Stroop Effect Automaticity is and important behaviour that allows frequent behaviours to be carried out unconsciously, while attention is diverted towards other, less familiar tasks. (Wheatley and Wegner, 2001). According to Goldenstein (2005), automatic response can be demonstrates b the Stroop effect, discovered by John Riddley Stroop, an American psychologist who illustrated autonomic processing and conscious visual control by demonstrating the effect of interferences in the reaction time of a task.
This demonstrates reading as an automatic processing. As automaticity is the result of learning and repetitive behaviour, for those who have had enough practice, reading words does not require the use of many cognitive resources and therefore can be performed quickly without much attention (Goldenstein 2005). However, by habitualising it through the presentation of a new stimulus, it can interfere with the automaticity of reading and hence becomes a more difficult task, requiring more attention.
In the Stroop task participants were presentednames of colours, in various colours of ink and asked to either read the word of the same colour (colour congruent), or state the color ink it was printed in (colour incongruent). (Stroop, 1935). Where normally an automatic process occurs without intention, participants experience conflict in this task. The results found that subjects had a slower reaction time to colour incongruent words (Stroop, 1935). This study has been repeated many times, all with similar results, and has led psychologists to conclude hat in such cases, readings an automated process, one that interferes with the ability of participants to state only the colour of the text. The purpose of this study was to investigate the Stroop effect through a computerized task by an application that creates and presents stimuli similar to those found in the original study by Stroop (1935). The methodology is laid in a way that similar to that used by Stroop presented with stimuli consisting of the names of colours in varying font colours
It was hypothesised, from knowledge built on the results of previous experiments and studies on the Stroop effect, that the participants would take the shortest amount of time to respond to stimuli when the words are colour congruent, longer when the words are colour incongruent and an intermediate speed with non colour words. Method Participants The participants for this experiment were 357 undergraduates from a first year psychology class at QUT chosen at random. No selection criterion was applied. Design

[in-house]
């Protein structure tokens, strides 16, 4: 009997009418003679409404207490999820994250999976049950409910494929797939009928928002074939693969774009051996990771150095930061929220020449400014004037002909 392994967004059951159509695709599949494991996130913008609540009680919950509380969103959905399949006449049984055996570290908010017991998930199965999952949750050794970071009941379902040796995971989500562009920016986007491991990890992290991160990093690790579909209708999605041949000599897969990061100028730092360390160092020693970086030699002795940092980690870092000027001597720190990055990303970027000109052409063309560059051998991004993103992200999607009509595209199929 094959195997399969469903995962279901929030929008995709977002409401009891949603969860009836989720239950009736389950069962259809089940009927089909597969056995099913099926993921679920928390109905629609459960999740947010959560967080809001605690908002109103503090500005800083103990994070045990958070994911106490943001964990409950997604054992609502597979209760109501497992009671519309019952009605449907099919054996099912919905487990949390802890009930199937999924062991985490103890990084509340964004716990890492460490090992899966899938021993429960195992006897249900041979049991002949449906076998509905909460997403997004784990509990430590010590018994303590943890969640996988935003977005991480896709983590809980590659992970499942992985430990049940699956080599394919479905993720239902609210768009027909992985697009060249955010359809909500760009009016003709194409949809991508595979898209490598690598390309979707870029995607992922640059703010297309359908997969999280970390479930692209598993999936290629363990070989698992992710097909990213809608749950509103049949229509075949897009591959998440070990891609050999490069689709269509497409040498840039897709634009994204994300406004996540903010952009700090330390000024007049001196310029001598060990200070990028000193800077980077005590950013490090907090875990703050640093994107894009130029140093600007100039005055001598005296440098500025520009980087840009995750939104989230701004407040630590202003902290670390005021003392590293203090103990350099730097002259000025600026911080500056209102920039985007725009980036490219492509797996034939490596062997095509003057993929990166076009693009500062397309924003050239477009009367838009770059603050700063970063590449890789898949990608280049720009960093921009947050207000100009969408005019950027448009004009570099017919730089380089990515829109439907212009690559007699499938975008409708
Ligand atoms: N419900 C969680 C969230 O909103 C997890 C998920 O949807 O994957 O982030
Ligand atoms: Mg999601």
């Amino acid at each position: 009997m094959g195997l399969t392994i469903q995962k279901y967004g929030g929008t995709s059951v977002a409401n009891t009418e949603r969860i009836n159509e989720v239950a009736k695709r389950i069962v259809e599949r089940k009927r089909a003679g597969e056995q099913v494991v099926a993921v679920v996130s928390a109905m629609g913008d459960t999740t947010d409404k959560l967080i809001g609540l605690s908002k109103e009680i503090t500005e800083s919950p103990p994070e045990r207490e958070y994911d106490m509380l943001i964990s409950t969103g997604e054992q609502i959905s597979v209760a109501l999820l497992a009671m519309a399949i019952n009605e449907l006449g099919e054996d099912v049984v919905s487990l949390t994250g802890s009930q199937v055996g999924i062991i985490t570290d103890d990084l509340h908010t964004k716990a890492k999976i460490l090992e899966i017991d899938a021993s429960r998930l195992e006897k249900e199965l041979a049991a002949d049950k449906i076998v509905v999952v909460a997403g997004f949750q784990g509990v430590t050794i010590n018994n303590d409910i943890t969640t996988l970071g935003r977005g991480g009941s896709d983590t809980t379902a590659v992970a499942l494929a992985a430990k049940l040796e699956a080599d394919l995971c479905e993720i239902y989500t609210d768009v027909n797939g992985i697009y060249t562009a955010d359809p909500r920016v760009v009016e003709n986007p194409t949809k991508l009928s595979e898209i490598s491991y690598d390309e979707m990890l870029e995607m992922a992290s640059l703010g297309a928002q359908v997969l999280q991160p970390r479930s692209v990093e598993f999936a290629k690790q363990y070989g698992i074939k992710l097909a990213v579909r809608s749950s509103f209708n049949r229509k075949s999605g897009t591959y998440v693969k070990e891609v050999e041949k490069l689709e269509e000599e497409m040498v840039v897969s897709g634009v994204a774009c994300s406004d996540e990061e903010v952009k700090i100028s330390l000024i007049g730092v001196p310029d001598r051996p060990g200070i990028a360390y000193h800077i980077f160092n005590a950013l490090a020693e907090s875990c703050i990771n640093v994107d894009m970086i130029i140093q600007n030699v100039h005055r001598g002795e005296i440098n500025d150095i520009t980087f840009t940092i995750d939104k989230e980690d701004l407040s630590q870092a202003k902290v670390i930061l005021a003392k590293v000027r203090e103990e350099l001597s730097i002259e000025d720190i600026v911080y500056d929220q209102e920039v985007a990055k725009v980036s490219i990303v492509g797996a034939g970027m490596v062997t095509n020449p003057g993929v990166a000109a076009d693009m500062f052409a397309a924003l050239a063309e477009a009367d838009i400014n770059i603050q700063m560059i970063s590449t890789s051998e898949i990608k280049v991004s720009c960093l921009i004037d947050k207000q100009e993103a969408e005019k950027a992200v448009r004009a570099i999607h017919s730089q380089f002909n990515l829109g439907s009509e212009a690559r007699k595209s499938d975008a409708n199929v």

The independent variables in this experiment were the colour congruent, colour incongruent and non-colour words. The dependant variable was the reaction time from when the stimulus appeared to when the participant made a response. Using this information, means and standard deviations were calculated for the reaction times in each condition of the experiment. Apparatus and Procedure A Laboratory task called Stroop Effect was used for this experiment, where Participants completed the task on computers in a computer lab.
The task was accessed through a CD named PYB102 Experiments and accessed from a file named Lab 2 Stroop Effect. The task window was empty apart from the stimuli used in the tasks, The stimuli were 48 non-colour words (12 times for each of the 4 words), 48 colour words (12 times for each colour name) and printed colour of the words, which were manipulated so that each word appeared in each colour equally often, all presented in comfortably readable font. Participants used the keyboards provided to select their responses during the experiment.